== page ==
We start by noting that the report of a prior committee of the National Research Council (2001) made numerous recommendations for strengthening the federal data collection effort. That committee concluded, for example, that there was a dearth of data on consumption (as opposed to prevalence) and that this topic deserved high priority. The committee expressed concern that access to critical prevalence datasets was unreasonably restricted. It recommended, for example, that the Substance Abuse and Mental Health Services Administration (SAMHSA) work out arrangements along the lines developed by the National Center for Educational Statistics to allow researchers to work with restricted datasets in a way that preserves confidentiality but still allows full utilization of the data. It also recommended that the National Institute on Drug Abuse (NIDA) ensure that the longitudinal panels of Monitoring the Future (MTF) Survey become available for outside researchers.

Although there have been some improvements in data systems in recent years, such as the National Survey on Drug Use and Health (NSDUH) and the Treatment Episode Data Set (TEDS), few of the recommendations of the 2001 committee report have been implemented. In this report we repeat and emphasize some of those previous recommendations, and we supplement them by providing specific comments on individual datasets that are critical to assessing the determinants of the demand for illegal drugs. We note that we did not have the resources to develop a full research agenda for assessing the effectiveness of existing programs and policies aimed at reducing demand. Before providing recommendations on data and research, we note that existing data are often misused. Advocates, legislators, and policy makers frequently cite level and trend data from the NSDUH or other survey data sources that are misleading. In some cases, such data are used to produce point estimates of some quantities, such as annual U.S. cocaine consumption, that are known to severely understate the true figures. In other cases, comparisons are made about drug use behaviors among sociodemographic groups with very different response rates and that do not have internal validity.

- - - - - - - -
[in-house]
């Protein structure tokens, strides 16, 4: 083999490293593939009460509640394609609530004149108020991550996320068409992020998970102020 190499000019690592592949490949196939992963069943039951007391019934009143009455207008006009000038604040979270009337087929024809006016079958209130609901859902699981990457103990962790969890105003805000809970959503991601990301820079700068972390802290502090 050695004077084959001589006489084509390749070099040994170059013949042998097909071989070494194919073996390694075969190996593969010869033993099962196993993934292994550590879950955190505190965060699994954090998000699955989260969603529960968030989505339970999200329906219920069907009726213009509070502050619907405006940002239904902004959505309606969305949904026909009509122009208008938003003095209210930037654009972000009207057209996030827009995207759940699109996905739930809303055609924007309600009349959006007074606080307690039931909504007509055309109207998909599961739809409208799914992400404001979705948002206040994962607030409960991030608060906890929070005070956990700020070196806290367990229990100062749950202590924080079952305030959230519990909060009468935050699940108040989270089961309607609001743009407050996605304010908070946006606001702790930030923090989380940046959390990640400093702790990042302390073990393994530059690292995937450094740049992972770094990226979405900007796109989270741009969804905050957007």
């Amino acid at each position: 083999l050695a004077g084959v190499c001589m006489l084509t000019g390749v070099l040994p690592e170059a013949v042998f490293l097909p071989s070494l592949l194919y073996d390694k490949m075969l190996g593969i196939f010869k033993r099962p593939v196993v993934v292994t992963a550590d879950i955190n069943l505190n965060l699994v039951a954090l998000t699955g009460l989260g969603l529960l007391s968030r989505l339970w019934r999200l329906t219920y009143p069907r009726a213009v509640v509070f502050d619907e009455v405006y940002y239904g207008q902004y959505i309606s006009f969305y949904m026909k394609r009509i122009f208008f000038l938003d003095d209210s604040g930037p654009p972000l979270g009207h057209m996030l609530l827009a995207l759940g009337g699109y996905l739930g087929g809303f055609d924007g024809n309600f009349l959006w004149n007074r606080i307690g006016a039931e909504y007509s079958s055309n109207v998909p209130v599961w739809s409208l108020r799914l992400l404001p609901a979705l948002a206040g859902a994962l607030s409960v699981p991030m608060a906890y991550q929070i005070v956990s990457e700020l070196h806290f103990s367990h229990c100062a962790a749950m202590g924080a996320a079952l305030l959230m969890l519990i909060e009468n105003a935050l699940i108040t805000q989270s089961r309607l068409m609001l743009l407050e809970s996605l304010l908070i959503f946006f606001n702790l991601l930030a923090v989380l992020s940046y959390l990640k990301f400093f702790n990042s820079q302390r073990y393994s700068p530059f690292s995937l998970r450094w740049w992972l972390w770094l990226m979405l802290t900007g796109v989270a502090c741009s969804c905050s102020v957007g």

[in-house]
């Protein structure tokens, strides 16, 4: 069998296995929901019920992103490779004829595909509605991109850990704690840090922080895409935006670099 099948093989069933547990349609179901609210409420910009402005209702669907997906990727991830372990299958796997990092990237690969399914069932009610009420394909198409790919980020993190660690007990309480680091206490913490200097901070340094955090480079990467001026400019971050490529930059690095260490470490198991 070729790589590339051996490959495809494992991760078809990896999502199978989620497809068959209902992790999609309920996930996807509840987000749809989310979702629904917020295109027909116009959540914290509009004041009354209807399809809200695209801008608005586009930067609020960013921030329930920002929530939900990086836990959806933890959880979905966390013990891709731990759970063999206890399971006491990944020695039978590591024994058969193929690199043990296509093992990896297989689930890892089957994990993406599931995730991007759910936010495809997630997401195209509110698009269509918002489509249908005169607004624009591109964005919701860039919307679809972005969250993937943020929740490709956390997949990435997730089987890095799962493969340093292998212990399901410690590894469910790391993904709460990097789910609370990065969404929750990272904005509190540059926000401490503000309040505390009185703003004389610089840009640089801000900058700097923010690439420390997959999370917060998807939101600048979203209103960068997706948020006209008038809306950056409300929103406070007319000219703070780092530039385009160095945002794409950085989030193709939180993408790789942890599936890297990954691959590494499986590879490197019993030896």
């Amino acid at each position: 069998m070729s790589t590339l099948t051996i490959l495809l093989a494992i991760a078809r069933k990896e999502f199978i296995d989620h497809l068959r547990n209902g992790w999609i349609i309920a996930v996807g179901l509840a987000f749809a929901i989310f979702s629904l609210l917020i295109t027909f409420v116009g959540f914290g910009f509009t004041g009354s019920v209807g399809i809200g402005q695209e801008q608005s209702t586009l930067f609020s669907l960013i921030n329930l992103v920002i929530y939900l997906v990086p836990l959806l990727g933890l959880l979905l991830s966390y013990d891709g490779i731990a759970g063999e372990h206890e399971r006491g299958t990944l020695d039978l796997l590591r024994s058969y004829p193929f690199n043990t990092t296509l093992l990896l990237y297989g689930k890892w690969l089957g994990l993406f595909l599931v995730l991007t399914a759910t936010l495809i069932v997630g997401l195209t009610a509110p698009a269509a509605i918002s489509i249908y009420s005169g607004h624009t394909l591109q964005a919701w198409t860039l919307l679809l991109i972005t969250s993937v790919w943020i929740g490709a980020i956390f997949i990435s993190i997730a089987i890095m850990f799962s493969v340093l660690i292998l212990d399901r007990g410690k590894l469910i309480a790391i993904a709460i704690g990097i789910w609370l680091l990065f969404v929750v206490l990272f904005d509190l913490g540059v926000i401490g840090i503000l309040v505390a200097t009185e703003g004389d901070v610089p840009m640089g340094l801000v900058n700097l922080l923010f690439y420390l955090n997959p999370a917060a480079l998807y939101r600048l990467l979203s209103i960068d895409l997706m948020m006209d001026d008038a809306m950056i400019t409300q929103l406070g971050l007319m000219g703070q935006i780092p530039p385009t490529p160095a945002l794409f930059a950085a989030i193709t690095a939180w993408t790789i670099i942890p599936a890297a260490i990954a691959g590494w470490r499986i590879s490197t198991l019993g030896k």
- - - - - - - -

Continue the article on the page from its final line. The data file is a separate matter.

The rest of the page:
It is important that policy makers and the public be aware of systematic limitations and potential biases when these data are used. In addition, it would be helpful to policy makers and analysts if the Office of National Drug Control Policy (ONDCP), the Centers for Disease Control and Prevention, and other agencies would provide more extensive, explicit, and accessible guidance regarding the known limitations of existing data that might otherwise be miscommunicated or misused.

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